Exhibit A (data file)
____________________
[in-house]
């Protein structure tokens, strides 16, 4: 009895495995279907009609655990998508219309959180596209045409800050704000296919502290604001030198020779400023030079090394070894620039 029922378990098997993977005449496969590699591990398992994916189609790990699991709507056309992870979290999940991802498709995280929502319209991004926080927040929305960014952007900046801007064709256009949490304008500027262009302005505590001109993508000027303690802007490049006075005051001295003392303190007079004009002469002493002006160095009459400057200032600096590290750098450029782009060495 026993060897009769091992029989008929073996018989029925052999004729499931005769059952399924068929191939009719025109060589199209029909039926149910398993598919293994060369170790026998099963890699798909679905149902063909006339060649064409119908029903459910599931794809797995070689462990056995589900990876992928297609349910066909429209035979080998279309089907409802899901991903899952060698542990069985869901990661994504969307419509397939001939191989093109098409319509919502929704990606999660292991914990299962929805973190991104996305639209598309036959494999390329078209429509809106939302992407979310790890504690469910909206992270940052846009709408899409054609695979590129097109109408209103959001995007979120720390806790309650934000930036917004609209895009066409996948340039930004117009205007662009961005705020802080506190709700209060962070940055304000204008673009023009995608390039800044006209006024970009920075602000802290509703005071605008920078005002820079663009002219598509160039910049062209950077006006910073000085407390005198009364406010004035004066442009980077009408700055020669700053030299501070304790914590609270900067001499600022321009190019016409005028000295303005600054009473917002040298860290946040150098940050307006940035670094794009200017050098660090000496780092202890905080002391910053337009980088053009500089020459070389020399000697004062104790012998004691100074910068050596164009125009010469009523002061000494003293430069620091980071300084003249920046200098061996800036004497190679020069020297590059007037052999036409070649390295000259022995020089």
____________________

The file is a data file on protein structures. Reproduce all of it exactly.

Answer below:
[in-house]
């Protein structure tokens, strides 16, 4: 009895495995279907009609655990998508219309959180596209045409800050704000296919502290604001030198020779400023030079090394070894620039 029922378990098997993977005449496969590699591990398992994916189609790990699991709507056309992870979290999940991802498709995280929502319209991004926080927040929305960014952007900046801007064709256009949490304008500027262009302005505590001109993508000027303690802007490049006075005051001295003392303190007079004009002469002493002006160095009459400057200032600096590290750098450029782009060495 026993060897009769091992029989008929073996018989029925052999004729499931005769059952399924068929191939009719025109060589199209029909039926149910398993598919293994060369170790026998099963890699798909679905149902063909006339060649064409119908029903459910599931794809797995070689462990056995589900990876992928297609349910066909429209035979080998279309089907409802899901991903899952060698542990069985869901990661994504969307419509397939001939191989093109098409319509919502929704990606999660292991914990299962929805973190991104996305639209598309036959494999390329078209429509809106939302992407979310790890504690469910909206992270940052846009709408899409054609695979590129097109109408209103959001995007979120720390806790309650934000930036917004609209895009066409996948340039930004117009205007662009961005705020802080506190709700209060962070940055304000204008673009023009995608390039800044006209006024970009920075602000802290509703005071605008920078005002820079663009002219598509160039910049062209950077006006910073000085407390005198009364406010004035004066442009980077009408700055020669700053030299501070304790914590609270900067001499600022321009190019016409005028000295303005600054009473917002040298860290946040150098940050307006940035670094794009200017050098660090000496780092202890905080002391910053337009980088053009500089020459070389020399000697004062104790012998004691100074910068050596164009125009010469009523002061000494003293430069620091980071300084003249920046200098061996800036004497190679020069020297590059007037052999036409070649390295000259022995020089």